14 April, 2008

When the community is backward..

Internet censorship is always a big deal for bloggers (writers and readers), let alone the average Internet user. For the most part, it is often the government dictating rules that residents/stake-holders don't want. In the case of Internet censorship, it appears to be a case of the citizens demanding more of.

Alexander McNabb (whose opinions I rarely agree with) wrote a piece that I wholeheartedly endorse. The problem is that it isn't the government and regulators at fault here. It is the minority of the population we call 'locals'/'citizens'.

This reminds me of when I was in college (US) and wanted to start an Arab students' group. We got together and started filing the necessary paperwork, gathered the students together and got endorsed by several faculty members. The effort was spearheaded by a friend of mine (political scientist) and myself. My friend's only fault is that she was a she. This didn't go too well with the 'community' we wanted to help and be a part of. The whole thing went out the window after the members of the community decided that it was insulting to have a woman run as president.

secretdubai talks about a "village green" mentality when it comes to media censorship and blames government officials for it. I think it is far worse than that. It is the people who don't seem to know what's good for them.

I have come to the conclusion that you can't help those who don't want to be helped. However, we should clearly identify who is responsible for the current state of access to information. In this case, it is the community that is backward. The situation is beyond help.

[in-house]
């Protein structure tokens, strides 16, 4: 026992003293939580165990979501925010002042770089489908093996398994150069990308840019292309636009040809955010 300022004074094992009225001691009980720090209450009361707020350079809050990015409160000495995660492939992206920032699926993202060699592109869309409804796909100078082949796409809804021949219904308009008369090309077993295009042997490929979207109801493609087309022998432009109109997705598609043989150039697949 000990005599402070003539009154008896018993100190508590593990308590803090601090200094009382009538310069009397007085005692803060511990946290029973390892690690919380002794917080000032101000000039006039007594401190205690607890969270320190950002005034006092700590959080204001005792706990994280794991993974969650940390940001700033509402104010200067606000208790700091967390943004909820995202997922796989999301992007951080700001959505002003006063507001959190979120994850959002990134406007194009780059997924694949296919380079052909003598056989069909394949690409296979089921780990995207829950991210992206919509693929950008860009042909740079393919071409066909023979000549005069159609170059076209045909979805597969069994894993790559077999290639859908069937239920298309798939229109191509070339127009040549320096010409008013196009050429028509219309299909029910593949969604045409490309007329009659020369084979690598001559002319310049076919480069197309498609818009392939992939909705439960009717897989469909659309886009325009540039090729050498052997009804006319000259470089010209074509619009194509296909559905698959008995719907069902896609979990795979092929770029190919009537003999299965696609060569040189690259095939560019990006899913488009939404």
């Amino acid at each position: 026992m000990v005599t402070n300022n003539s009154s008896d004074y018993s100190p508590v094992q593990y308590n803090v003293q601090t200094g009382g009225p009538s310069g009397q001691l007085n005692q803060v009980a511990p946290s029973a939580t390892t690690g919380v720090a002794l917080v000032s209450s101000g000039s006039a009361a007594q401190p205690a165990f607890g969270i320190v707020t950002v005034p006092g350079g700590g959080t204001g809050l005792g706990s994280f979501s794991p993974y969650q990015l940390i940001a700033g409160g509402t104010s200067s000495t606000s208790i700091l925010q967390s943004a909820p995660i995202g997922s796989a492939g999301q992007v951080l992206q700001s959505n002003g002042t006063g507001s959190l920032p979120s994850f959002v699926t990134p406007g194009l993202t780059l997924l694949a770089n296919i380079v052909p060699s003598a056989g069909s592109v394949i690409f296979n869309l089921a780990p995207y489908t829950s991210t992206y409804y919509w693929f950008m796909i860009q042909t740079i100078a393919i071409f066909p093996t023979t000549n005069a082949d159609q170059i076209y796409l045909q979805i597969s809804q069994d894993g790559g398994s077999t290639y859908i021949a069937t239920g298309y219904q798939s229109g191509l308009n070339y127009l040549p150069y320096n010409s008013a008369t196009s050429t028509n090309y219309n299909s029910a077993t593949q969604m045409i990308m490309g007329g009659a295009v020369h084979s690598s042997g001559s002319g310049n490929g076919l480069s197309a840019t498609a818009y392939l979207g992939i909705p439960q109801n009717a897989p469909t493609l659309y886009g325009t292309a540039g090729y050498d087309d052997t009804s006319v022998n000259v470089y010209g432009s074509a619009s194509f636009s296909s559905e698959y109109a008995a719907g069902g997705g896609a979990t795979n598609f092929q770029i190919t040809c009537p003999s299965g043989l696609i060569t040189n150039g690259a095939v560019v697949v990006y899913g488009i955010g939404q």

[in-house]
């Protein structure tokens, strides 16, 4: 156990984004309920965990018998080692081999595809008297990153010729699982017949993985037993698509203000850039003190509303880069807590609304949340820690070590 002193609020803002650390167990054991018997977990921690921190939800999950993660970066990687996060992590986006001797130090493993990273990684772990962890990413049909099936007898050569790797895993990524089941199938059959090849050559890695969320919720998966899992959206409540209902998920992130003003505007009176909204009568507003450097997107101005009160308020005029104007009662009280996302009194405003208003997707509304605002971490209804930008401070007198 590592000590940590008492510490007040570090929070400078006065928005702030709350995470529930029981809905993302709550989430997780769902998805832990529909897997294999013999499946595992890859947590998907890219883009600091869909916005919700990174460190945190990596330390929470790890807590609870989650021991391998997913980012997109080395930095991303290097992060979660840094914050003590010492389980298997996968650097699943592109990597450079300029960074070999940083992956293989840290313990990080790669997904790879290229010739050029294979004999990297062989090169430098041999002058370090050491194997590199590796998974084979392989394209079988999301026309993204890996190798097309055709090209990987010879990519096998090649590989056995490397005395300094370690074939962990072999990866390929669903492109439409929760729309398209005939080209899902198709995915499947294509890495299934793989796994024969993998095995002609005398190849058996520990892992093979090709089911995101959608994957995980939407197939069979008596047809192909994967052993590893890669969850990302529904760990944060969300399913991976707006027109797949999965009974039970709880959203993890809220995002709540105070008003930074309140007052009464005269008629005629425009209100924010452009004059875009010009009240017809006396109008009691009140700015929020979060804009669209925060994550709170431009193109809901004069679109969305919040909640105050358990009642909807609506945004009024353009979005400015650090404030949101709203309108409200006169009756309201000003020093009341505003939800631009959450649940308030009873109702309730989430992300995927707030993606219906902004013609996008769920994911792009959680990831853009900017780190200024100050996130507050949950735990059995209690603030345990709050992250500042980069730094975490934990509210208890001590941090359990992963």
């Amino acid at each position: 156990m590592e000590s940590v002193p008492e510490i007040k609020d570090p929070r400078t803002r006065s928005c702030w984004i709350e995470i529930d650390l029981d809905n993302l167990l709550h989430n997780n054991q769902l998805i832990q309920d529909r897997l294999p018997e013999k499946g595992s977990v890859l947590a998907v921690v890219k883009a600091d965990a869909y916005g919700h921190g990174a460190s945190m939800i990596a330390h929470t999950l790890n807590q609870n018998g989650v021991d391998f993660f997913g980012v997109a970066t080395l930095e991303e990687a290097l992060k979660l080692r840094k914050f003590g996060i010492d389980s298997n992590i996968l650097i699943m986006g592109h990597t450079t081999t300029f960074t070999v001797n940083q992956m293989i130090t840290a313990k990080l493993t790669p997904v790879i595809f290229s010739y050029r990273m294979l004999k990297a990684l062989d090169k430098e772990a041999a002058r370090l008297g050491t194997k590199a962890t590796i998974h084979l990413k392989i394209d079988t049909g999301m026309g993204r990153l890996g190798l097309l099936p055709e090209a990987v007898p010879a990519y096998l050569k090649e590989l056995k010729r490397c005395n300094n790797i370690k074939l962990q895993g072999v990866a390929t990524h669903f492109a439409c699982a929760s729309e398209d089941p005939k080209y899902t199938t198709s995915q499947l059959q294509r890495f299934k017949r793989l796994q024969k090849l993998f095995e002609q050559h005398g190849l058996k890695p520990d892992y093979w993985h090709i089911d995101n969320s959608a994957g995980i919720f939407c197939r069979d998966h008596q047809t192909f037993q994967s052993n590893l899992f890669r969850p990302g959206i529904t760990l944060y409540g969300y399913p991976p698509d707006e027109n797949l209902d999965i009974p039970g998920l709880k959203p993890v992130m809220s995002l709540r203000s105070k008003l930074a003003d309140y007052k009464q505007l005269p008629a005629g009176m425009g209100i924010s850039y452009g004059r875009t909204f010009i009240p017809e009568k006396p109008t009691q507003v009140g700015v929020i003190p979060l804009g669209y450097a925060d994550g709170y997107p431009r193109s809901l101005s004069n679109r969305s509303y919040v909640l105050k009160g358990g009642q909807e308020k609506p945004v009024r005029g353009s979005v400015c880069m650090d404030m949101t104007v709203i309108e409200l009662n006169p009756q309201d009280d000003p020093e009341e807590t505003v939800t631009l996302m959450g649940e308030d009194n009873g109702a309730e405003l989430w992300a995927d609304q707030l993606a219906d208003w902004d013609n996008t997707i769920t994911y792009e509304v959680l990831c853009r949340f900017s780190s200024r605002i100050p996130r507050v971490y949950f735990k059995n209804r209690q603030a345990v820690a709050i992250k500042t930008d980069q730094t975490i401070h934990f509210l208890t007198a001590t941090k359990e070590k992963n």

halfmanhalfbeer said...

DE: I am baffled, what possible purpose, apart from being outstandingly rude, does this phrase serve:

Alexander McNabb (whom I don't necessarily think much of)


Dubai Entrepreneur said...

I had another look at it and it did read poorly. I rewrote the phrase, as it honestly wasn't my intention.

Anonymous said...

Dubai Entrepreneur said: The problem is that it isn't the government and regulators at fault here. It is the minority of the population we call 'locals'/'citizens'.

The so called locals/citizens didn't like the idea of Salik either, did they decide to demolish the toll gates ??? do you even know who gives the orders ?

What happened to Dr. Mohd AlRukn when he spoke in public regarding human rights etc... ?

I hope you get my drift.

halfmanhalfbeer said...

DE, not thinking much of someone and not agreeing with someone's opinions are two very different matters.

If it was not your intention to be rude then I suggest you edit your post.


i*maginate said...

agree with halfmanhalfbeer though I understood there was no ill-intent in the first place ;-)

McNabb is a cool dude!

Dubai Entrepreneur said...

anon @14 April, 2008 15:14

No, I don't think the two are the same thing. There are many things that citizens don't like, but governments go ahead with anyway (this happens in democratic republics as well).

In this case, the citizens are demanding that their regulators place restrictions on their access to information.

There is nothing that a government likes more than its citizens demanding that they place more control over what they can do and cannot do!

Proud Emirati said...

oh so Dubai Entrepreneur is one of the so called modern liberal Arabs? that make sense !!

It must be a nightmare for u all to live in this backward society, pity you :D

Proud Emirati said...
This comment has been removed by the author.
Proud Emirati said...

better move from this nightmare as soon as possible.

Anonymous said...

Alexander McNabb & SD in one post? McNabb is that same wiki Voltaire dude that wrote ‘Internet Censorship is bad’, the one who also told SD to give up blogging. The last I read, he got creamed badly on Aqoul. Is this hypocrite still around?